History redeems more than it repeats.
So it will be with the United States Women’s Soccer team against Japan’s on Sunday, July 5, as they play for the FIFA World Cup in Vancouver, British Columbia, Canada.
Although it comes a day after America’s Independence Day, for fans it will be the fitting finale for the fireworks of the night before.
Because Team USA will beat Japan, that’s why.
You can call it destiny, Karma, or whatever word suggests a combination of redemption and inevitability.
The story began four years ago in Frankfurt, Germany when Japan stunned the U.S. on a penalty shoot-out following a 2-2 draw in regulation time before 48,000 fans and won the World Cup, the first Asian team to do so.
The U.S. led Japan throughout regulation play but the tenacious Japanese drew even every time. Although the U.S. got its revenge against Japan in the London Olympics a year later, the defeat in Germany never left its dark hold on the psyche of the players. It was the proverbial one that got away and its only redemption lay in defeating the plucky Japanese in another World Cup.
And so here we are four years later. Thirteen members of current Team USA were part of the team that lost in penalty kicks in 2011. And get this: all four women who took the penalty kicks for Team USA in Germany will be playing against Japan in Vancouver this Sunday.
Revenge is not a noble word because it is universally agreed that its antonym – forgiveness – is. And yet in sports, revenge can be a good thing, a substitute for redemption.
Anyone who watched the semifinal match between Japan and England in Edmonton on July 1 will probably agree that England was the better team. They controlled the play for most of the time and created the better opportunities. And yet when England’s Laura Bassett scored a soul-crushing own goal in stoppage time to give Japan the victory, you had to read between the feints and the passes to recognize what was going on: Japan and the U.S. were destined to meet in the final, the confluence of forces beyond analysis and data-crunching. Undoubtedly England will get its chance at redemption in years to come but now the spotlight is focused on Team USA to erase history and write a new chapter.
It is true that the Women’s World Cup soccer pales next to Men’s in its global impact. On a scale of 1 to 10, the Women may merit 1 or 2 while Men register a whopping 10+. There is no comparison in the passions that the Men’s Cup unleashes. Consider what happened to Andres Escobar of Colombia who scored an own-goal playing against the United States in the 1994 FIFA World Cup in the Rose Bowl in Pasadena, California. Colombia lost 2-1 to the U.S. and was eliminated. Five days later, in the town of Medellin, Colombia, Escobar was murdered in cold blood by some disgruntled fans.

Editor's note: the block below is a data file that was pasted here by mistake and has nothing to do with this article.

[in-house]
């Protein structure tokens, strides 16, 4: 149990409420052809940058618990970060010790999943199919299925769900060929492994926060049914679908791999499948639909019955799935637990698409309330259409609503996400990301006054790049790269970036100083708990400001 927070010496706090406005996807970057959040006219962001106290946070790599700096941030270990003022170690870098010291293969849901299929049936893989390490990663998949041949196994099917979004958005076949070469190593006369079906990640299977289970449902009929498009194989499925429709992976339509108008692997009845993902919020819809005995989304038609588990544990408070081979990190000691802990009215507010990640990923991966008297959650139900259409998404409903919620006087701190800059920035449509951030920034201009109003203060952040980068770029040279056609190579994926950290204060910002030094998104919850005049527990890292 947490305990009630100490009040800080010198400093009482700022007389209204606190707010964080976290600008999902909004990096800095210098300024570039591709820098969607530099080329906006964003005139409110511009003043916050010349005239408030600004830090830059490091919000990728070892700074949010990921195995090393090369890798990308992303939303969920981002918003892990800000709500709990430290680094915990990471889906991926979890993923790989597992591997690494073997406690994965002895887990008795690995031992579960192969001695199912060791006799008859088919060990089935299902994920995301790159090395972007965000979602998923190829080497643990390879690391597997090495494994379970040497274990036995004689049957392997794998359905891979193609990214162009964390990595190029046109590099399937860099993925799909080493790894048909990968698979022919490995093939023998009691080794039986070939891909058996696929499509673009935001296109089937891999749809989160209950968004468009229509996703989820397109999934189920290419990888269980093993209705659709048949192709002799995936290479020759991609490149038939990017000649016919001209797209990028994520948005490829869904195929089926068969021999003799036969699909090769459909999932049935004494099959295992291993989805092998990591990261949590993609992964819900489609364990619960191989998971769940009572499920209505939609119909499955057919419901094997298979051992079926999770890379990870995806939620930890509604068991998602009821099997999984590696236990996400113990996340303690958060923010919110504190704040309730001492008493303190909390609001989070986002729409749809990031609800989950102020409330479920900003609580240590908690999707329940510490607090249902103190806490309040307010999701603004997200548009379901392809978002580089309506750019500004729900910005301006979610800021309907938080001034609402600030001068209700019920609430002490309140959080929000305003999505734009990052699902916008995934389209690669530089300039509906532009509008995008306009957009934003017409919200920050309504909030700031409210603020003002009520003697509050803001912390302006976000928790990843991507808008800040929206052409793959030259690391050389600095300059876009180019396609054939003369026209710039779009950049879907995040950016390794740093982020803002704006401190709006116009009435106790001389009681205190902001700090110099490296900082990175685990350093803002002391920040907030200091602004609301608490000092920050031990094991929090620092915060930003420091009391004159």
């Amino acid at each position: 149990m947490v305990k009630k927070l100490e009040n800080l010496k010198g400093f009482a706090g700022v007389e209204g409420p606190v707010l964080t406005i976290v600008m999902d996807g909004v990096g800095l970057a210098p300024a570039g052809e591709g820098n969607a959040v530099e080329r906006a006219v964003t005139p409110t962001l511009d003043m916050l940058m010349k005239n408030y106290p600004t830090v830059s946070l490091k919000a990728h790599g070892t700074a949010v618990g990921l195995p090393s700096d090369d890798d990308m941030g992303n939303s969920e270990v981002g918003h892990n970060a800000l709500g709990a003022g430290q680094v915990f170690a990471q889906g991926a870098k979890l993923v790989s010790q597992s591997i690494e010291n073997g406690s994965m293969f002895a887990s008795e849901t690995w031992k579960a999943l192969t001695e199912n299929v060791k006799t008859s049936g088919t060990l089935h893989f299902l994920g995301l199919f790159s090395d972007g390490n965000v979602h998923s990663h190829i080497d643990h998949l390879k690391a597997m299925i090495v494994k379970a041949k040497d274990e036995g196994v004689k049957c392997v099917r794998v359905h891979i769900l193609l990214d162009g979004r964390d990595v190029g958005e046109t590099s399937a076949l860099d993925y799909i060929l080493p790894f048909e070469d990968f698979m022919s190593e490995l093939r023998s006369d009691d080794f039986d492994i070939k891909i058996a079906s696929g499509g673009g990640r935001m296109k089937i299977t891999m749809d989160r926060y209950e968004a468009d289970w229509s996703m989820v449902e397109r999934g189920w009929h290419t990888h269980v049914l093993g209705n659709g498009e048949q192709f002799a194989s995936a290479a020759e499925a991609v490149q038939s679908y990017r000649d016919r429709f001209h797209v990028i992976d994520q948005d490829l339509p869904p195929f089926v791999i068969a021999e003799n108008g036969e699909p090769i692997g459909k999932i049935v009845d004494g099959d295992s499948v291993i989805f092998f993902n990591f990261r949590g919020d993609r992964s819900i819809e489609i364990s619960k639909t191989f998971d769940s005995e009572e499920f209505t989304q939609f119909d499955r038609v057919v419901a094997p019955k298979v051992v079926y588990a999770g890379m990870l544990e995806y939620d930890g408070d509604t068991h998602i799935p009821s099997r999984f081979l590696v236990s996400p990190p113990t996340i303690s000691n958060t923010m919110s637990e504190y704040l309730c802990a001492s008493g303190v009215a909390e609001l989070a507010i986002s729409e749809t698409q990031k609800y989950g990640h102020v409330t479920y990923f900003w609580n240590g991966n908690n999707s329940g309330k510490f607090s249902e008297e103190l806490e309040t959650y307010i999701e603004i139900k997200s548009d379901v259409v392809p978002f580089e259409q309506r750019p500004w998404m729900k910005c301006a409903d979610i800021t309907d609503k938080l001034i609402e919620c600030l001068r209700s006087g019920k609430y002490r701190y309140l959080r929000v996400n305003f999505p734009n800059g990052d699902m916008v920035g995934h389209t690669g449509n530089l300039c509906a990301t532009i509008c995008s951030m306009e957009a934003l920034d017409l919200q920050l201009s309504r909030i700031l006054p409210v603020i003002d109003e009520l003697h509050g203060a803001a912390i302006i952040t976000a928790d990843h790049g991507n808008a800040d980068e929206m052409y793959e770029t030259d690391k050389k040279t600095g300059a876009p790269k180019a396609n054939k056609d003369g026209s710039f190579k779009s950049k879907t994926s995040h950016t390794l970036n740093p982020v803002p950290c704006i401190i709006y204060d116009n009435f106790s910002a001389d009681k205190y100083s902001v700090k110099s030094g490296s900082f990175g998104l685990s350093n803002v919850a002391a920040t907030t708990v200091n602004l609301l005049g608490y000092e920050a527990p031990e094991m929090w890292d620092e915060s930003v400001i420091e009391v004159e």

For Ms. Bassett, on the other hand, there has been nothing but sympathy even from the notoriously unforgiving English media.
The final between the U.S. and Japan is likely to rouse passion to at least level 6 in soccer’s impact scale. Asia, or at least South Asia, will be riveted because Japan is playing. North Americans will be glued to the screen, well, at least the soccer aficionados will. South Americans will probably be watching as well, since on Saturday, July 4, they will have watched Messi and Argentina take on Chile in Santiago for the Copa America final, a game steeped in soccer history and rivalry. That leaves Europe, Australia and Africa (penguins in the Arctic and Antarctic get a pass) but with soccer a global game, and teams from these continents having played in the tournament in Canada, the audience there is also expected to be sizeable. Besides, all the talk about revenge and redemption have aroused the curiosity of even lukewarm fans.
So, here is the prediction: Team USA will beat Japan.
By what score, you ask?
One other thing: Hope Solo, Carli Lloyd, Alex Morgan, Megan Rapinoe, Abby Wambach, Kelley O’Hara and company must peak on July 5 (they haven’t yet, although against Germany they showed the flashes of brilliance they are capable of) to reach the summit. Redemption requires a river of sweat and tears and, unfortunately, even some blood.